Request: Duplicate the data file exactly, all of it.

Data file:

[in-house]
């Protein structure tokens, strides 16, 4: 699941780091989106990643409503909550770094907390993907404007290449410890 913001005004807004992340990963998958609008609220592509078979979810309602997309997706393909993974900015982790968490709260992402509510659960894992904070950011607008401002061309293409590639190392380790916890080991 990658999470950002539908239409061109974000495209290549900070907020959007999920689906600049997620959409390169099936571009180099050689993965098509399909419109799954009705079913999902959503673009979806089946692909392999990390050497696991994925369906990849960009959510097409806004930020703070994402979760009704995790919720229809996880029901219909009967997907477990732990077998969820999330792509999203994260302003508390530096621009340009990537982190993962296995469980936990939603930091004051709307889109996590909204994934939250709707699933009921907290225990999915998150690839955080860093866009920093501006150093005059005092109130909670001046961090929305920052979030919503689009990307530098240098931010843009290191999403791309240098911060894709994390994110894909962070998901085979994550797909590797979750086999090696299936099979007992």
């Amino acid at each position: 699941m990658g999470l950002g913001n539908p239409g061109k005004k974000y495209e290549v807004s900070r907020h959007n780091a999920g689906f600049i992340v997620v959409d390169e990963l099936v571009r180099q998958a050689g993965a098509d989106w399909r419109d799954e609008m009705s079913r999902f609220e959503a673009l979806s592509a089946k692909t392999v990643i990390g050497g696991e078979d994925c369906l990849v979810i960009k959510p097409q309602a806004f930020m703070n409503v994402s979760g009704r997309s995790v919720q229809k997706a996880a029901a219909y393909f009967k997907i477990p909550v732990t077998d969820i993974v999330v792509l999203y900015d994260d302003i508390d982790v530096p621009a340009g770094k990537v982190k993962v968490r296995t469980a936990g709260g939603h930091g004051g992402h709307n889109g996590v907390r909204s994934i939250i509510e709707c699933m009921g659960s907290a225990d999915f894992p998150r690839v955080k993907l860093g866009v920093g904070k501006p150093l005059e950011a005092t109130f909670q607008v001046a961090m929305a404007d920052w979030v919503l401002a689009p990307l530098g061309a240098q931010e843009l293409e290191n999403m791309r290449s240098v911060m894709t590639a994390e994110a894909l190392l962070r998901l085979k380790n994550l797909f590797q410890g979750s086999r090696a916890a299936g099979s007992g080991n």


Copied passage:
[in-house]
């Protein structure tokens, strides 16, 4: 699941780091989106990643409503909550770094907390993907404007290449410890 913001005004807004992340990963998958609008609220592509078979979810309602997309997706393909993974900015982790968490709260992402509510659960894992904070950011607008401002061309293409590639190392380790916890080991 990658999470950002539908239409061109974000495209290549900070907020959007999920689906600049997620959409390169099936571009180099050689993965098509399909419109799954009705079913999902959503673009979806089946692909392999990390050497696991994925369906990849960009959510097409806004930020703070994402979760009704995790919720229809996880029901219909009967997907477990732990077998969820999330792509999203994260302003508390530096621009340009990537982190993962296995469980936990939603930091004051709307889109996590909204994934939250709707699933009921907290225990999915998150690839955080860093866009920093501006150093005059005092109130909670001046961090929305920052979030919503689009990307530098240098931010843009290191999403791309240098911060894709994390994110894909962070998901085979994550797909590797979750086999090696299936099979007992």
């Amino acid at each position: 699941m990658g999470l950002g913001n539908p239409g061109k005004k974000y495209e290549v807004s900070r907020h959007n780091a999920g689906f600049i992340v997620v959409d390169e990963l099936v571009r180099q998958a050689g993965a098509d989106w399909r419109d799954e609008m009705s079913r999902f609220e959503a673009l979806s592509a089946k692909t392999v990643i990390g050497g696991e078979d994925c369906l990849v979810i960009k959510p097409q309602a806004f930020m703070n409503v994402s979760g009704r997309s995790v919720q229809k997706a996880a029901a219909y393909f009967k997907i477990p909550v732990t077998d969820i993974v999330v792509l999203y900015d994260d302003i508390d982790v530096p621009a340009g770094k990537v982190k993962v968490r296995t469980a936990g709260g939603h930091g004051g992402h709307n889109g996590v907390r909204s994934i939250i509510e709707c699933m009921g659960s907290a225990d999915f894992p998150r690839v955080k993907l860093g866009v920093g904070k501006p150093l005059e950011a005092t109130f909670q607008v001046a961090m929305a404007d920052w979030v919503l401002a689009p990307l530098g061309a240098q931010e843009l293409e290191n999403m791309r290449s240098v911060m894709t590639a994390e994110a894909l190392l962070r998901l085979k380790n994550l797909f590797q410890g979750s086999r090696a916890a299936g099979s007992g080991n």